Thursday, March 31, 2011

Not Quite the Image of the Day - Part 3

Another month has passed and I have been busily snapping photographs for our Project 365 challenge. So far things are going well. Three months have passed and I have not yet missed a day of taking and posting an image. There have indeed been a couple of days where I have struggled to get a good picture but, for the most part they have worked out. There have also been a few of the images that have strained to meet the Annapolis Royal criteria that we had established but, hopefully I have been able to provide a spin that makes the questionable images palatable.

The images in this post are some of the images taken during the month of March that did not get selected as the image of the day. As in previous months, I sometimes had a very difficult time choosing which image was the single image for the day. With the exception of the bottom two images which were taken at Ross Farm Museum, the remainder of this collection was taken in the general Annapolis Royal area. The locations range from the Tidal Generating Station and Fort Anne to a luncheon at St Luke's Church and the Victoria Beach Wharf. Do you think that you can name all of the locations?

All for now,

Tuesday, March 29, 2011

Routes to your Roots

I am pleased to announce that the O'Dell House Museum / AHS Genealogy Centre Routes to Your Roots video was launched earlier today. If you remember as far back as October, a couple of people from the Council of Nova Scotia Archives arrived to record a video. Phil Neville, who is seen staring very intently into the camera, and Susan Gilson had the enviable task of traveling around Nova Scotia to record short videos at each of the archives participating in Routes to your Roots. Perhaps not as enviable was the task of piecing together all of the flubbed and outtakes If you have not yet seen it, this is an excellent resource for those looking to research their Nova Scotian ancestors.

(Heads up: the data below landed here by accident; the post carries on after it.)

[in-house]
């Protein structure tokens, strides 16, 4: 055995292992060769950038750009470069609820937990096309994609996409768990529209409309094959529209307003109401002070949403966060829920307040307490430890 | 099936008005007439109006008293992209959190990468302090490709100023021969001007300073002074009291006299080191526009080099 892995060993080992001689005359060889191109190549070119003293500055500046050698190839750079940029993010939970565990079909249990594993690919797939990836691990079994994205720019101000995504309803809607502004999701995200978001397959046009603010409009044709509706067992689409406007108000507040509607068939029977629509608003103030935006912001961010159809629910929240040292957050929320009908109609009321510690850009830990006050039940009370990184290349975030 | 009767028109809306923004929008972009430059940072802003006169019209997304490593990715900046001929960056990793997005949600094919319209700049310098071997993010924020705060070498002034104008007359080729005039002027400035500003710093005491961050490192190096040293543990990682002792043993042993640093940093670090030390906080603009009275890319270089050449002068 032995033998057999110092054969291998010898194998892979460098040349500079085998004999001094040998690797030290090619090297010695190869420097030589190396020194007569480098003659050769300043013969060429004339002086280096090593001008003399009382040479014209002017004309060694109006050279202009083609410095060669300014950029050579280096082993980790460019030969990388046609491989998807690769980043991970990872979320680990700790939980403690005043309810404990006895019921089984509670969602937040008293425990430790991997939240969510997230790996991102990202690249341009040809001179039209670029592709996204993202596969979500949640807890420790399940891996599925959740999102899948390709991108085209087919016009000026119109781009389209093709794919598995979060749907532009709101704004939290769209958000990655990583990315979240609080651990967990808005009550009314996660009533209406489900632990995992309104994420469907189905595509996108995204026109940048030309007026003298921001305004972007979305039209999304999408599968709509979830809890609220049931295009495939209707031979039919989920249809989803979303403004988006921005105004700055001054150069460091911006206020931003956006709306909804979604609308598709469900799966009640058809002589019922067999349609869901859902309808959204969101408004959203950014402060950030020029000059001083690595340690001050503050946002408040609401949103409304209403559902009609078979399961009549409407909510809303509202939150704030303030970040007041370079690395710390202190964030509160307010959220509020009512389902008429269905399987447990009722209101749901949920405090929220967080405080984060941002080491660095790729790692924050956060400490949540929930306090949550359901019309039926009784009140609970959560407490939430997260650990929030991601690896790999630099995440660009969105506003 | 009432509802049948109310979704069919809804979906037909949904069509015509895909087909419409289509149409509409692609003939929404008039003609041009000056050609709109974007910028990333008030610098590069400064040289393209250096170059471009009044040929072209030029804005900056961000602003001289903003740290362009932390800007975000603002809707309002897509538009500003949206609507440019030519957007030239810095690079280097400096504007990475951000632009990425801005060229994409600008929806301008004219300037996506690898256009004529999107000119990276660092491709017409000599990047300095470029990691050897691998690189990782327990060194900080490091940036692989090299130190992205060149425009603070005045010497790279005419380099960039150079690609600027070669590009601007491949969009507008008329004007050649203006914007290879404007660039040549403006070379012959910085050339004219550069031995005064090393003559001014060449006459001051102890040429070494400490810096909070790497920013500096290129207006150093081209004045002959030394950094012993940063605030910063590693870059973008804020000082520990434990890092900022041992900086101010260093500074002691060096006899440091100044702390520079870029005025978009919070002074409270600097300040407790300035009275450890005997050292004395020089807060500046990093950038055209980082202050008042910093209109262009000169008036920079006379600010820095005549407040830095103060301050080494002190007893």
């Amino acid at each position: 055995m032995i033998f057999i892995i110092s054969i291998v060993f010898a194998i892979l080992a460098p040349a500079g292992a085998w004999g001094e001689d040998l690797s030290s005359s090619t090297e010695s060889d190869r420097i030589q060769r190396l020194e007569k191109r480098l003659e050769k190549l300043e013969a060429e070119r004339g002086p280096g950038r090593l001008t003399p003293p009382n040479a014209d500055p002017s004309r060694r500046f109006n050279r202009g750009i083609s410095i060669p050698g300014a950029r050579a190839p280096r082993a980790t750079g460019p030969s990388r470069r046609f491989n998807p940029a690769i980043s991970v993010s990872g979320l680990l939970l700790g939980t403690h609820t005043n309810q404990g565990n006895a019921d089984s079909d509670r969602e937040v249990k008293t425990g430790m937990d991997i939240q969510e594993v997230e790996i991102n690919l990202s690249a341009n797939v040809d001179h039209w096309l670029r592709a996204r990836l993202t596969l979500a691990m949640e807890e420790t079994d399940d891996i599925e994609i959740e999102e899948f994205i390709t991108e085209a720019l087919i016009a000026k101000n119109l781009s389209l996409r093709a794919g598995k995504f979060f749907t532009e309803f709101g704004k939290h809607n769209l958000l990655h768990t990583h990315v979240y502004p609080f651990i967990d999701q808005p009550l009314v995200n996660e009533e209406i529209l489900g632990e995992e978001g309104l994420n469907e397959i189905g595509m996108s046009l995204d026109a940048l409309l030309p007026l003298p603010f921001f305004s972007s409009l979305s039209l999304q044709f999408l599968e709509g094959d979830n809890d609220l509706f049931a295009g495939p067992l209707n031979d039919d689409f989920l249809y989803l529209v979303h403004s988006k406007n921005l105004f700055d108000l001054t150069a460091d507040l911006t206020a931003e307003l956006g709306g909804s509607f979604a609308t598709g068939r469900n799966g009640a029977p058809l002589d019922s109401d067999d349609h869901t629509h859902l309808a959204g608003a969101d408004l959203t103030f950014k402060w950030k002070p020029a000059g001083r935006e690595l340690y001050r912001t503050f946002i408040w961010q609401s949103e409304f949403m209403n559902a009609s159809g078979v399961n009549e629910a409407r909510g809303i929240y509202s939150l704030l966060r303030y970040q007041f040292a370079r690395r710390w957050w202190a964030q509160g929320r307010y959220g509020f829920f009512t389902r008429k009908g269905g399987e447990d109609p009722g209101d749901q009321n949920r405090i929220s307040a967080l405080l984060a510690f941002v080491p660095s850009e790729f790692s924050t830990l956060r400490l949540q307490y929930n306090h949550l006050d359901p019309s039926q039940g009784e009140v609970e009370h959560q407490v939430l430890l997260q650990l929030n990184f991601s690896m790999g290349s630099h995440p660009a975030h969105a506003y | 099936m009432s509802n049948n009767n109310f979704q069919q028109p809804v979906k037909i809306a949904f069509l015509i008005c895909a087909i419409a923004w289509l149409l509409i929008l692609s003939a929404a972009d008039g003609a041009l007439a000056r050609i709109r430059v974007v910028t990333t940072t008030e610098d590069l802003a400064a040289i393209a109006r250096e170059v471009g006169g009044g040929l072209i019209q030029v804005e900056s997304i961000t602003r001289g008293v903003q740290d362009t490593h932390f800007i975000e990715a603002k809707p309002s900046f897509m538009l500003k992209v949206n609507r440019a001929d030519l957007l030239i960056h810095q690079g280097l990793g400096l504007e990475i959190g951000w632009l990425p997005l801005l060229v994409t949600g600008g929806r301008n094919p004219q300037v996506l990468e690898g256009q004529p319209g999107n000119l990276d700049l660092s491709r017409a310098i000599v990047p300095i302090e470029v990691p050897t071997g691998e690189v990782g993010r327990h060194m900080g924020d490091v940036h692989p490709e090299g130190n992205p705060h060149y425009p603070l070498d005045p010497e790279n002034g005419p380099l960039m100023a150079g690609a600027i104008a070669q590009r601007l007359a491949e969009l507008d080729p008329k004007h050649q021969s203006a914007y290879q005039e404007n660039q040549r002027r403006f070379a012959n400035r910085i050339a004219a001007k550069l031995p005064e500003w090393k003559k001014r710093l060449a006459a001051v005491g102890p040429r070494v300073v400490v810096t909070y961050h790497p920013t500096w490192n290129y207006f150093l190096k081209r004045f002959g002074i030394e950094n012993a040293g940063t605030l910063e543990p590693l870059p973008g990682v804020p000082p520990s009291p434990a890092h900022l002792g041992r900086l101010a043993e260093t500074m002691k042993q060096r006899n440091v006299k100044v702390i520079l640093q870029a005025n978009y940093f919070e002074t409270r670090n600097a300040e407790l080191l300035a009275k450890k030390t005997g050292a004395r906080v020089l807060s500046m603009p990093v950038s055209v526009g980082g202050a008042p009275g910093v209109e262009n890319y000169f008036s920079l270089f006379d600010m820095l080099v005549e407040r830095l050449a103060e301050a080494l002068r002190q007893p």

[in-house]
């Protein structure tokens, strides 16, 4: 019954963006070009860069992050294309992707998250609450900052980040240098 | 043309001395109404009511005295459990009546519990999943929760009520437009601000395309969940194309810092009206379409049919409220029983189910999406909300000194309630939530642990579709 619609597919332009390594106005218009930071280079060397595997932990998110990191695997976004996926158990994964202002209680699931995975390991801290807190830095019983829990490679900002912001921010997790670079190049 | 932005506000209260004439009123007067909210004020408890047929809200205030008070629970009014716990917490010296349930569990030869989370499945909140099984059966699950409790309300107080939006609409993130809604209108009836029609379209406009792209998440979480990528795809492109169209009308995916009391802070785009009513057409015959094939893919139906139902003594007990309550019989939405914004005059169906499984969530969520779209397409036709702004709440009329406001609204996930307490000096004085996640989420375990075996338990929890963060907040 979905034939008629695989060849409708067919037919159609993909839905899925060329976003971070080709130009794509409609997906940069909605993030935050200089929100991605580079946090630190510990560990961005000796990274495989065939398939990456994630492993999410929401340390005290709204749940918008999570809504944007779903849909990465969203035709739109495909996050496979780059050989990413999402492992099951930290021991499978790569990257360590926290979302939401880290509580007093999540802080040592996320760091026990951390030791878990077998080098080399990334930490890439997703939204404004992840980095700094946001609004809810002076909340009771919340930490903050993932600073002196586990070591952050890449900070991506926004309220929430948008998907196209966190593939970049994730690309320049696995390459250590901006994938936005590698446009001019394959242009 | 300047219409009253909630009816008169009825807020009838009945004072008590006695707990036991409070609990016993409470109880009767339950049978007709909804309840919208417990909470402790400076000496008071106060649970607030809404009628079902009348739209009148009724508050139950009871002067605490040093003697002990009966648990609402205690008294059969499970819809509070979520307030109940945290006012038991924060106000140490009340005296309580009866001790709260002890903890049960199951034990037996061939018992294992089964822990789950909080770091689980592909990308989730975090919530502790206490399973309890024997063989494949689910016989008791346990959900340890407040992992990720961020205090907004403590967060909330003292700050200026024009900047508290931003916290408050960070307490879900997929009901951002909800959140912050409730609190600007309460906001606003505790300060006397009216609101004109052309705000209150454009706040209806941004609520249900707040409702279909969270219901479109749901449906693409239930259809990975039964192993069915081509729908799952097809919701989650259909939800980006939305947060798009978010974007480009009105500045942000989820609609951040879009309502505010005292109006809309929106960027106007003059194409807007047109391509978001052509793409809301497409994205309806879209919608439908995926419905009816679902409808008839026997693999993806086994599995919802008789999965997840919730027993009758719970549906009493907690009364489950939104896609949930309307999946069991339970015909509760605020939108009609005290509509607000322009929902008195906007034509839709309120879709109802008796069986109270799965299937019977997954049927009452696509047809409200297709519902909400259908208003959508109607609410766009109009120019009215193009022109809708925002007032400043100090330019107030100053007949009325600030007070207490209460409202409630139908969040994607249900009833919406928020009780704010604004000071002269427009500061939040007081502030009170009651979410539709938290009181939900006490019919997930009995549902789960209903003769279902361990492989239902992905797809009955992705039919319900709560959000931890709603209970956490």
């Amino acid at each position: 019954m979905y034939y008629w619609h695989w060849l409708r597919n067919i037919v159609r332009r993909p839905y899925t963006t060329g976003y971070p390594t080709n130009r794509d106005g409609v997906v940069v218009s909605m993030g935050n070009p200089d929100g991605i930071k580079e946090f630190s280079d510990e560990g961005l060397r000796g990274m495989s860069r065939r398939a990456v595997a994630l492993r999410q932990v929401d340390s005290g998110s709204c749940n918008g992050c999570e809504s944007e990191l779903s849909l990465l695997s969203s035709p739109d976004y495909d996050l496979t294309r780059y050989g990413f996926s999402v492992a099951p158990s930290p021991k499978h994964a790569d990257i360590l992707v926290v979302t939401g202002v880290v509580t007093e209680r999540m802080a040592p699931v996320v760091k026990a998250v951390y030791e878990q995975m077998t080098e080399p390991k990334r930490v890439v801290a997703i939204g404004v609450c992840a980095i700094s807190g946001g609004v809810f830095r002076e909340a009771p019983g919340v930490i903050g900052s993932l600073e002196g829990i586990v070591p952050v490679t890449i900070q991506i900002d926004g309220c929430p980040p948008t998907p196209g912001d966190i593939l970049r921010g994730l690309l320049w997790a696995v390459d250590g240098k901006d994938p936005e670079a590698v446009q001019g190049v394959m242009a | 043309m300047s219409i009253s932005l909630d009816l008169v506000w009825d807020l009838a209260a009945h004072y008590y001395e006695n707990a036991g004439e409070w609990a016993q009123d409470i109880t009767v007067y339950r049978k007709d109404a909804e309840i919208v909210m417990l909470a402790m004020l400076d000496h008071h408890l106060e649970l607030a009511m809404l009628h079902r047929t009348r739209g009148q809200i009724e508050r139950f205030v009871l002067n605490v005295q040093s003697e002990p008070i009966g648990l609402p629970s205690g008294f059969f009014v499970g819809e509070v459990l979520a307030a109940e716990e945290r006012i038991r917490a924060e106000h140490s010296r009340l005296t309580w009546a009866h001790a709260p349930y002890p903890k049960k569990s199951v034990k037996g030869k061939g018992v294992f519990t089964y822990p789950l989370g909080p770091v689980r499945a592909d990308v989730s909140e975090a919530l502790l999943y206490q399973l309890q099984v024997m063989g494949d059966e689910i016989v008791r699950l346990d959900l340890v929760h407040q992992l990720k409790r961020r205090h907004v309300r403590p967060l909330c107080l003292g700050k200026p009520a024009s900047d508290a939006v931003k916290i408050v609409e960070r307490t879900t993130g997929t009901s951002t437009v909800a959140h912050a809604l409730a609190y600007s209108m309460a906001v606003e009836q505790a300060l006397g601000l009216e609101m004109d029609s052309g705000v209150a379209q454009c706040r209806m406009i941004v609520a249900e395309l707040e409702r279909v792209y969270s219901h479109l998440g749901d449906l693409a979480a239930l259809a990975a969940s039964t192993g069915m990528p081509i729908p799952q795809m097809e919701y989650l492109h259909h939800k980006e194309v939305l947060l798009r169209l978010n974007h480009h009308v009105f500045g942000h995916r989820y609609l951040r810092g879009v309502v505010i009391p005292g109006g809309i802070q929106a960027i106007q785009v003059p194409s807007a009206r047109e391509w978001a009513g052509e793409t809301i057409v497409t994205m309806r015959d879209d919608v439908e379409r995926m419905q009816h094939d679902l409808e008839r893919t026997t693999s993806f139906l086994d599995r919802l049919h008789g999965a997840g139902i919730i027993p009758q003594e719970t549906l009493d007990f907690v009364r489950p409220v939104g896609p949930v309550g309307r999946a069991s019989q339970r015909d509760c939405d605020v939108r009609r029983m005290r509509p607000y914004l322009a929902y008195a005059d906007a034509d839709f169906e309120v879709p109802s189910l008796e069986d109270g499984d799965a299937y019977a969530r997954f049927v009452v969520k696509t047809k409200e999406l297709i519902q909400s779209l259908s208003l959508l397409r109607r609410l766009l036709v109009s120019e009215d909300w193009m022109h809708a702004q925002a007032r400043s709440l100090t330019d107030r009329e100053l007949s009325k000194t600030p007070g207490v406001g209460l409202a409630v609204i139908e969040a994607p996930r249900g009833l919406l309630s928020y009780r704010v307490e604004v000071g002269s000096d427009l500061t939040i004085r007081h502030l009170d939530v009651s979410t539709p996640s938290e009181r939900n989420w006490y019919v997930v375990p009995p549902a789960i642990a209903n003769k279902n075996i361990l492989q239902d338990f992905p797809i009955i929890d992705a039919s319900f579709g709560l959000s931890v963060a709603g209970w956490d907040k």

The video, which uses the late Jeanne Doucet Currie's l'Ordre de bon temps as the theme song, opens with some of the scenery around Annapolis Royal. As we cruise down St George Street, we are taken to the O'Dell House Museum. Here we take a look at the exhibit rooms before heading to the Annapolis Royal Court House to see the AHS Archives. After a review of the archival and genealogical holdings of the Annapolis Heritage Society we see some additional scenery and fade into the credits.

Thanks to the Council of Nova Scotia Archives and the Province of Nova Scotia for this production. In case you missed my more subtle link above, the link to the video is HERE. Let us know what you think.

All for now,

Sunday, March 27, 2011

Hung out to Dry

Today was the first day of the year that we were able to hang a load of laundry outside on the clothes line. Now, there have been a few days this spring where the weather has been nice enough to dry clothes but, I guess that laundry was not the priority on those days. Since today was laundry day, the sun and wind seemed to call out for the clothesline. I am always happy when one of the electricity devouring machines in our house can lay dormant.

If I were asked I would probably put forward the view that clothes lines are a totally under appreciated heritage resource. The evolution of this sort of device would go as far back as when humans moved beyond drying their laundered garments on nearby rocks. This centuries old technique allowed clothing to dry quickly while giving them a wonderfully fresh smell. The lack of heritage consciousness about clotheslines is an excellent example of how everyday domestic activities can often be overlooked. To many people throughout history, the successful completion of the weeks laundry was of far more consequence than the manoeuvrings of politicians or the military. Sadly, the views and stories of these individuals are rarely recorded. Whenever I am hanging out the clothes, I briefly get the feeling that I am taking part in an activity that would be familiar to generations before me.